** POUNDING NAILS IN BOARDS WITH SHOES TO DECIDE WHICH SHOES TO BUY**

Most operational atmospheric simulation models are deterministic. They provide estimates of the average time- and space-variations in the conditions (e.g., a mesoscale meteorological model), or they provide estimates of the average effects of such time- and space-variations (e.g., a dispersion model). The observations used to test the performance of these models are individual realizations (which can be envisioned as coming from some ideal ensemble), and are affected by stochastic variations unaccounted for within the simulation model. Air-quality dispersion models predict the mean concentration for a given set of conditions (i.e., an ensemble average), whereas observations are individual realizations drawn from various ensembles (see Venkatram, 1979; Fox, 1984; Weil, 1985; Weil et al., 1992).

The comparison of model predictions with observations, taken under supposedly the same conditions, will reveal large deviations between that which is predicted and that which is observed (Irwin et al., 1987; Hanna, 1993; Irwin et al., 2007). The deviations have a mean (or model bias) and a variance. The bias is due solely to internal model errors (e.g., physics, parameterizations, etc.), whereas the variance is due to four factors: 1) uncertainty in model input variables, 2) errors in the concentration measurements, 3) internal model errors, and 4) natural or inherent variability (see Weil, 1985, Fox, 1984, Venkatram, 1979).

So, if arc-maxima differ so greatly from the ensemble maxima, why do we see comparisions of arc-maxima with dispersion model ensemble-average maxima to assess model performance?

**Excuse #1:** Arc-maxima are an easy-to-compute estimate of the observed ensemble maximum concentration. **Answer: **Not likely a good or reasonable estimate, see Hanna (1993), Irwin et al., (2007).

**Excuse #2:** EPA uses dispersion models to estimate maximum concentrations, so we are providing air quality managers an assessment of how good the estimates are. **Answer:** This tells managers how well the model performs when misused, but says nothing about the true performance of the dispersion model.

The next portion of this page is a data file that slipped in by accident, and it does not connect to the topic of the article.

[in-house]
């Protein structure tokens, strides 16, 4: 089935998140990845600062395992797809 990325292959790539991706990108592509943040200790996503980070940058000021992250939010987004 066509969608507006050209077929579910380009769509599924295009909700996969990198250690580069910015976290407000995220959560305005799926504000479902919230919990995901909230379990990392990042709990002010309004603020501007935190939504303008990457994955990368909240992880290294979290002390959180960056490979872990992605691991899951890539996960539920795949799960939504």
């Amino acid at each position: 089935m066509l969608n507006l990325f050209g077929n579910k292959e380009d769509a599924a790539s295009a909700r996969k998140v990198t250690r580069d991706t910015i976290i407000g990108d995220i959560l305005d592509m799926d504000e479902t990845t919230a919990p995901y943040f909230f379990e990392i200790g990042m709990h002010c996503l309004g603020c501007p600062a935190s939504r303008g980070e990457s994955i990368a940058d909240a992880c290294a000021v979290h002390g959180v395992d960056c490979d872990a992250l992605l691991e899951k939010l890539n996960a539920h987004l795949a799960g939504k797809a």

**MY VENT:**

You can use a shoe to pound nails into a board. You can even decide which shoes to buy based on their ability to pound nails into a board. But shoes were never made to pound nails, and their ability to pound nails into a board makes for terrible selection criteria as to which shoes to buy!

Dispersion models were never constructed to estimate short-term maxima. You can misconstrue what dispersion models do and say they estimate individual realization maxima; you can even try to assess dispersion model performance by comparing model estimates with individual realization maxima.

It makes no sense to select shoes on their ability to pound nails, nor does it make sense to assess dispersion model performance through comparisons of modeling results with short-term arc-maxima.

March 2013 Power-Point Presentation (27.7 MB): Provides rationale and illustrates an evaluation procedure that focuses on assessing model performance through a comparison of group-average crosswind integrated concentration values and lateral dispersion values.

March 2013 Presentation Handout (87 KB): A 5-page handout that was provided at the talk. This provides in brief the rationale for the suggested evaluation procedure, and the final page illustrates how model bias crosswind integrated concentration values and lateral dispersion values can be illustrated by this procedure.

March 2013 Presentation Extended Notes (55KB): Provides my thoughts for each slide in the power-point presentation. At the end of the extended notes, I outline details of the analysis steps taken to create the comparisons shown in the presentation.

**PROCESSED FIELD DATA:**

Analysis Results of Project Prairie Grass Observations (47KB): Crosswind Integrated Concentration, Lateral dispersion, and Gaussian Centerline Maximum (10-minute averaging time)

Analysis Results of EPRI Kincaid Observations (119KB): Crosswind Integrated Concentration, Lateral dispersion, and Gaussian Centerline Maximum (1-hour averaging time)

#### REFERENCES

Fox, D.G. (1984): Uncertainty in air quality modeling. Bull. Amer. Meteoro. Soc. (65):27-36.

Hanna, S.R., (1993): Uncertainties in air quality model predictions. Bound.-Layer Meteor. Vol 62, p 3-20.

Irwin JS and Hanna SR. (2005): Characterizing uncertainty in plume dispersion models. Int J Environ and Poll, 25 (1/2/3/4): 16-24

Irwin, J.S., W.B. Petersen, and S.C. Howard (2007): Probabilistic characterization of atmospheric transport and diffusion. J. of Applied Meteorology and Climatology. (46):980-993.

Irwin, J.S., Rao, S.T., Petersen, W.B., and Turner, D.B., (1987): Relating error bounds for maximum concentration predictions to diffusion meteorology uncertainty. Atmos. Environ . Vol 21, p 1927-1937.

Venkatram, A. (1979): The expected deviation of observed concentrations from predicted ensemble means. Atmos. Environ. (11):1547-1549.

Weil, J.C. (1985): Updating applied diffusion models. J. Applied Meteorology. (24):1111-1130.

Weil, J.C., R.I. Sykes, and A. Venkatram (1992): Evaluating air-quality models: review and outlook. Journal of Applied Meteoro. (31):1121-1145